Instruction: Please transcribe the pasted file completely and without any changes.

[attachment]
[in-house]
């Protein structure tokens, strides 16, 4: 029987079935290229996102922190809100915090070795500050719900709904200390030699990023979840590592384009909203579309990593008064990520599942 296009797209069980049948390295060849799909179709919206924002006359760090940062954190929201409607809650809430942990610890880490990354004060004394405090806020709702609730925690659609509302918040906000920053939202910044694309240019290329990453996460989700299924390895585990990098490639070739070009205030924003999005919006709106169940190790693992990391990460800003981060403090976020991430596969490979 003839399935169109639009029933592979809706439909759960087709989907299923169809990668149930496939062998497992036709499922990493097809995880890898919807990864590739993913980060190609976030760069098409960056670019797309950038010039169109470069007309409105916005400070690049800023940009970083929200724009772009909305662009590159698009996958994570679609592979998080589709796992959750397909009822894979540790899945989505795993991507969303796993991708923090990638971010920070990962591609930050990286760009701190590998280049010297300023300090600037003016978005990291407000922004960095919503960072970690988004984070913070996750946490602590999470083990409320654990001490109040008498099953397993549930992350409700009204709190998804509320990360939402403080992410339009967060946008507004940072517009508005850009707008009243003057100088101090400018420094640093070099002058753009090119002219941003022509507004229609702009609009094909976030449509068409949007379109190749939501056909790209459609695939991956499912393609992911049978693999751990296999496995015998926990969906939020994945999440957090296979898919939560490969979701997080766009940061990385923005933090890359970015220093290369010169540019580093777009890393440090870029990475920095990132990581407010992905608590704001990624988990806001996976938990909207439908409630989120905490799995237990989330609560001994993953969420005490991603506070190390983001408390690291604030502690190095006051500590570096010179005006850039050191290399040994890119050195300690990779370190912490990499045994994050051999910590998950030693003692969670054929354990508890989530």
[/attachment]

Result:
[in-house]
């Protein structure tokens, strides 16, 4: 029987079935290229996102922190809100915090070795500050719900709904200390030699990023979840590592384009909203579309990593008064990520599942 296009797209069980049948390295060849799909179709919206924002006359760090940062954190929201409607809650809430942990610890880490990354004060004394405090806020709702609730925690659609509302918040906000920053939202910044694309240019290329990453996460989700299924390895585990990098490639070739070009205030924003999005919006709106169940190790693992990391990460800003981060403090976020991430596969490979 003839399935169109639009029933592979809706439909759960087709989907299923169809990668149930496939062998497992036709499922990493097809995880890898919807990864590739993913980060190609976030760069098409960056670019797309950038010039169109470069007309409105916005400070690049800023940009970083929200724009772009909305662009590159698009996958994570679609592979998080589709796992959750397909009822894979540790899945989505795993991507969303796993991708923090990638971010920070990962591609930050990286760009701190590998280049010297300023300090600037003016978005990291407000922004960095919503960072970690988004984070913070996750946490602590999470083990409320654990001490109040008498099953397993549930992350409700009204709190998804509320990360939402403080992410339009967060946008507004940072517009508005850009707008009243003057100088101090400018420094640093070099002058753009090119002219941003022509507004229609702009609009094909976030449509068409949007379109190749939501056909790209459609695939991956499912393609992911049978693999751990296999496995015998926990969906939020994945999440957090296979898919939560490969979701997080766009940061990385923005933090890359970015220093290369010169540019580093777009890393440090870029990475920095990132990581407010992905608590704001990624988990806001996976938990909207439908409630989120905490799995237990989330609560001994993953969420005490991603506070190390983001408390690291604030502690190095006051500590570096010179005006850039050191290399040994890119050195300690990779370190912490990499045994994050051999910590998950030693003692969670054929354990508890989530």